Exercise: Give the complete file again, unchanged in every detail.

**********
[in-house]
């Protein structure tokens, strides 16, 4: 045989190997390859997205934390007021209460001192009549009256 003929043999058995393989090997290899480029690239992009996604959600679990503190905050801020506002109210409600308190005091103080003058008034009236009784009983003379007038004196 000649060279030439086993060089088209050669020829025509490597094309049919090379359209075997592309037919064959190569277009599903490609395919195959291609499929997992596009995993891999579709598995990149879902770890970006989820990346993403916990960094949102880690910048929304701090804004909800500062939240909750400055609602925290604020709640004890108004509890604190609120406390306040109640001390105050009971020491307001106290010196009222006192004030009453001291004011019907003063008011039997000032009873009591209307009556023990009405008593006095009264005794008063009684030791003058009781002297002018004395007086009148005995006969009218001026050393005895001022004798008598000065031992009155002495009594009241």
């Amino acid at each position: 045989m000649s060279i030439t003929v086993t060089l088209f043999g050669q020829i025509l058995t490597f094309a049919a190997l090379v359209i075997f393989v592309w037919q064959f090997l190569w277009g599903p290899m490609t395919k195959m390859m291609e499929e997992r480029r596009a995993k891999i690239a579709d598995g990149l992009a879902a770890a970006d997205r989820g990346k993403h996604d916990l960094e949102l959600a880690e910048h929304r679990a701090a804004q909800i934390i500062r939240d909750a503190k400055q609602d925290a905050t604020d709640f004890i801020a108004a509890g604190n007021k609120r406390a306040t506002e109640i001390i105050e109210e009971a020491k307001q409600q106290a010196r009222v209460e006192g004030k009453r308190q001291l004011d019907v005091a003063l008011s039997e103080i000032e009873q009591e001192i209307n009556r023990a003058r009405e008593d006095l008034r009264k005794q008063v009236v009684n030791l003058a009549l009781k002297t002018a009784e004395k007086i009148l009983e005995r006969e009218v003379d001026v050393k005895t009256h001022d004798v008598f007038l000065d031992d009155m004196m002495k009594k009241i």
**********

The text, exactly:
[in-house]
């Protein structure tokens, strides 16, 4: 045989190997390859997205934390007021209460001192009549009256 003929043999058995393989090997290899480029690239992009996604959600679990503190905050801020506002109210409600308190005091103080003058008034009236009784009983003379007038004196 000649060279030439086993060089088209050669020829025509490597094309049919090379359209075997592309037919064959190569277009599903490609395919195959291609499929997992596009995993891999579709598995990149879902770890970006989820990346993403916990960094949102880690910048929304701090804004909800500062939240909750400055609602925290604020709640004890108004509890604190609120406390306040109640001390105050009971020491307001106290010196009222006192004030009453001291004011019907003063008011039997000032009873009591209307009556023990009405008593006095009264005794008063009684030791003058009781002297002018004395007086009148005995006969009218001026050393005895001022004798008598000065031992009155002495009594009241």
């Amino acid at each position: 045989m000649s060279i030439t003929v086993t060089l088209f043999g050669q020829i025509l058995t490597f094309a049919a190997l090379v359209i075997f393989v592309w037919q064959f090997l190569w277009g599903p290899m490609t395919k195959m390859m291609e499929e997992r480029r596009a995993k891999i690239a579709d598995g990149l992009a879902a770890a970006d997205r989820g990346k993403h996604d916990l960094e949102l959600a880690e910048h929304r679990a701090a804004q909800i934390i500062r939240d909750a503190k400055q609602d925290a905050t604020d709640f004890i801020a108004a509890g604190n007021k609120r406390a306040t506002e109640i001390i105050e109210e009971a020491k307001q409600q106290a010196r009222v209460e006192g004030k009453r308190q001291l004011d019907v005091a003063l008011s039997e103080i000032e009873q009591e001192i209307n009556r023990a003058r009405e008593d006095l008034r009264k005794q008063v009236v009684n030791l003058a009549l009781k002297t002018a009784e004395k007086i009148l009983e005995r006969e009218v003379d001026v050393k005895t009256h001022d004798v008598f007038l000065d031992d009155m004196m002495k009594k009241i």